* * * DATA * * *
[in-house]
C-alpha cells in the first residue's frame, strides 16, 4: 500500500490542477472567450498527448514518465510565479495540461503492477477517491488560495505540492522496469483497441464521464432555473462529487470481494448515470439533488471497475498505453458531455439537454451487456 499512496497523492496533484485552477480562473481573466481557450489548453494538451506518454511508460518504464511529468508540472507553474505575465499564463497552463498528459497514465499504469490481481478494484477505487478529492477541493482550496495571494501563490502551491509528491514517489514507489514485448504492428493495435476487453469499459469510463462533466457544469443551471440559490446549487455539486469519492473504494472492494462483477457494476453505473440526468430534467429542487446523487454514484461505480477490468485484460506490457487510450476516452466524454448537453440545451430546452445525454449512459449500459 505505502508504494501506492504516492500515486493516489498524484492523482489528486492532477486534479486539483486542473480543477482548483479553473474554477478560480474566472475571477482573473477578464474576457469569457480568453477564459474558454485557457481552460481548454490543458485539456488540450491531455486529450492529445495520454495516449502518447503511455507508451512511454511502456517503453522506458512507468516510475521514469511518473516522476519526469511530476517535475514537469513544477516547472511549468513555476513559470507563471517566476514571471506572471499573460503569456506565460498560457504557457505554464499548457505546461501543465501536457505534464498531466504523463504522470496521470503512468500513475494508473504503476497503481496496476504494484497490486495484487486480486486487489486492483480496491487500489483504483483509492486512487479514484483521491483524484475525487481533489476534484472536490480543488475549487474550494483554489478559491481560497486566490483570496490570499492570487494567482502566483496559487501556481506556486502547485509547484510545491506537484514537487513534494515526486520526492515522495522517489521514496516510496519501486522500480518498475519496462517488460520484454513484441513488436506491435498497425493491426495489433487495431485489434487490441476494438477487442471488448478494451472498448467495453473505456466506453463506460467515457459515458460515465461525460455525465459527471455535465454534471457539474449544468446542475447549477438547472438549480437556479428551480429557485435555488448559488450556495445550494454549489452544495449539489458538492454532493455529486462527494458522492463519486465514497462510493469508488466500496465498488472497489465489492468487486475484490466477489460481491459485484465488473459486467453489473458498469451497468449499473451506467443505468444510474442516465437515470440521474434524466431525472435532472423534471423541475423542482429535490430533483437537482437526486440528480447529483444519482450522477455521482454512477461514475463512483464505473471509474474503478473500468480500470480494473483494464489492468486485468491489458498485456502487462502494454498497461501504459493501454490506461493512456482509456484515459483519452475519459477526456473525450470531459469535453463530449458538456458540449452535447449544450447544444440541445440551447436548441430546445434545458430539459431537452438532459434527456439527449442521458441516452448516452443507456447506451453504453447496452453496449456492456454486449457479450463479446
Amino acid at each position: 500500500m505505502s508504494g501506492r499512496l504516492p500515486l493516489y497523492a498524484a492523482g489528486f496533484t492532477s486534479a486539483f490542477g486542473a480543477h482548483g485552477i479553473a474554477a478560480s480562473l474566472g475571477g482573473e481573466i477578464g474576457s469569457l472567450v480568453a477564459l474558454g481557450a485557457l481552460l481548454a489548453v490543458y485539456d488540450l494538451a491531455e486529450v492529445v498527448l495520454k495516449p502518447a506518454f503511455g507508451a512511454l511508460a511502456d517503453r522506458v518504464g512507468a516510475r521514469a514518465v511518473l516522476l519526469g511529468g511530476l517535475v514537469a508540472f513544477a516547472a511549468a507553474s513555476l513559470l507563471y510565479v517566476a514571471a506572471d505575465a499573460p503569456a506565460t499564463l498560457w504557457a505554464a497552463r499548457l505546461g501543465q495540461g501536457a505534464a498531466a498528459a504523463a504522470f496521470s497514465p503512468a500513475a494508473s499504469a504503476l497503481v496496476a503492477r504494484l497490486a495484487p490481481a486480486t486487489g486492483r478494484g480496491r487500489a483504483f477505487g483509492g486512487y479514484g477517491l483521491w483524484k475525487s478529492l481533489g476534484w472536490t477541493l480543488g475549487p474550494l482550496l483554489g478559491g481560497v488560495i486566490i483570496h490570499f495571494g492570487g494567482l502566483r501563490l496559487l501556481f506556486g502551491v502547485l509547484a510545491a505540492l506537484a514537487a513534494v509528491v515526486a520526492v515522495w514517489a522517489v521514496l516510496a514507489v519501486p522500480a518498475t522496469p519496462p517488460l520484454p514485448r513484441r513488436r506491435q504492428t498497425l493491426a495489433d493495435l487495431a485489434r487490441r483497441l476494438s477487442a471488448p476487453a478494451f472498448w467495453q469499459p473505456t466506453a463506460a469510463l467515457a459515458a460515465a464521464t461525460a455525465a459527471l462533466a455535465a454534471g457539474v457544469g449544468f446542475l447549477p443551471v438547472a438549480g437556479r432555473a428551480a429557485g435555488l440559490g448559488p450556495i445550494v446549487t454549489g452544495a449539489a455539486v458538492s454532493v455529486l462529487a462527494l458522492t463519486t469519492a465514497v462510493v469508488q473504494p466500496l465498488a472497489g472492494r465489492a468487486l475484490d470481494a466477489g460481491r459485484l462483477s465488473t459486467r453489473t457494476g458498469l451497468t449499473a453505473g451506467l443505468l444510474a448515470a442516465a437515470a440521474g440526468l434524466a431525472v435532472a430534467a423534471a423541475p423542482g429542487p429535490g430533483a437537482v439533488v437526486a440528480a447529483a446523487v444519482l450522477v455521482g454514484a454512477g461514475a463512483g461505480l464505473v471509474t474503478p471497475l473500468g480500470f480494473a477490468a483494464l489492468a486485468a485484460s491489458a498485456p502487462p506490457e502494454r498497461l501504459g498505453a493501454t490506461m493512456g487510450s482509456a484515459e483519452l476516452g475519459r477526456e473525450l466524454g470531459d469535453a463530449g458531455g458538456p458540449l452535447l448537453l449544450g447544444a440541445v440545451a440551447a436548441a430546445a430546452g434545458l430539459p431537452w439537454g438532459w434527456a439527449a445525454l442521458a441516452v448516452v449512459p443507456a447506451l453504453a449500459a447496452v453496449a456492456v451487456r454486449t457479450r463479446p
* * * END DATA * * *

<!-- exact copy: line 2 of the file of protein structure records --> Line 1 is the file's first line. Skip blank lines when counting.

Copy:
C-alpha cells in the first residue's frame, strides 16, 4: 500500500490542477472567450498527448514518465510565479495540461503492477477517491488560495505540492522496469483497441464521464432555473462529487470481494448515470439533488471497475498505453458531455439537454451487456 499512496497523492496533484485552477480562473481573466481557450489548453494538451506518454511508460518504464511529468508540472507553474505575465499564463497552463498528459497514465499504469490481481478494484477505487478529492477541493482550496495571494501563490502551491509528491514517489514507489514485448504492428493495435476487453469499459469510463462533466457544469443551471440559490446549487455539486469519492473504494472492494462483477457494476453505473440526468430534467429542487446523487454514484461505480477490468485484460506490457487510450476516452466524454448537453440545451430546452445525454449512459449500459 505505502508504494501506492504516492500515486493516489498524484492523482489528486492532477486534479486539483486542473480543477482548483479553473474554477478560480474566472475571477482573473477578464474576457469569457480568453477564459474558454485557457481552460481548454490543458485539456488540450491531455486529450492529445495520454495516449502518447503511455507508451512511454511502456517503453522506458512507468516510475521514469511518473516522476519526469511530476517535475514537469513544477516547472511549468513555476513559470507563471517566476514571471506572471499573460503569456506565460498560457504557457505554464499548457505546461501543465501536457505534464498531466504523463504522470496521470503512468500513475494508473504503476497503481496496476504494484497490486495484487486480486486487489486492483480496491487500489483504483483509492486512487479514484483521491483524484475525487481533489476534484472536490480543488475549487474550494483554489478559491481560497486566490483570496490570499492570487494567482502566483496559487501556481506556486502547485509547484510545491506537484514537487513534494515526486520526492515522495522517489521514496516510496519501486522500480518498475519496462517488460520484454513484441513488436506491435498497425493491426495489433487495431485489434487490441476494438477487442471488448478494451472498448467495453473505456466506453463506460467515457459515458460515465461525460455525465459527471455535465454534471457539474449544468446542475447549477438547472438549480437556479428551480429557485435555488448559488450556495445550494454549489452544495449539489458538492454532493455529486462527494458522492463519486465514497462510493469508488466500496465498488472497489465489492468487486475484490466477489460481491459485484465488473459486467453489473458498469451497468449499473451506467443505468444510474442516465437515470440521474434524466431525472435532472423534471423541475423542482429535490430533483437537482437526486440528480447529483444519482450522477455521482454512477461514475463512483464505473471509474474503478473500468480500470480494473483494464489492468486485468491489458498485456502487462502494454498497461501504459493501454490506461493512456482509456484515459483519452475519459477526456473525450470531459469535453463530449458538456458540449452535447449544450447544444440541445440551447436548441430546445434545458430539459431537452438532459434527456439527449442521458441516452448516452443507456447506451453504453447496452453496449456492456454486449457479450463479446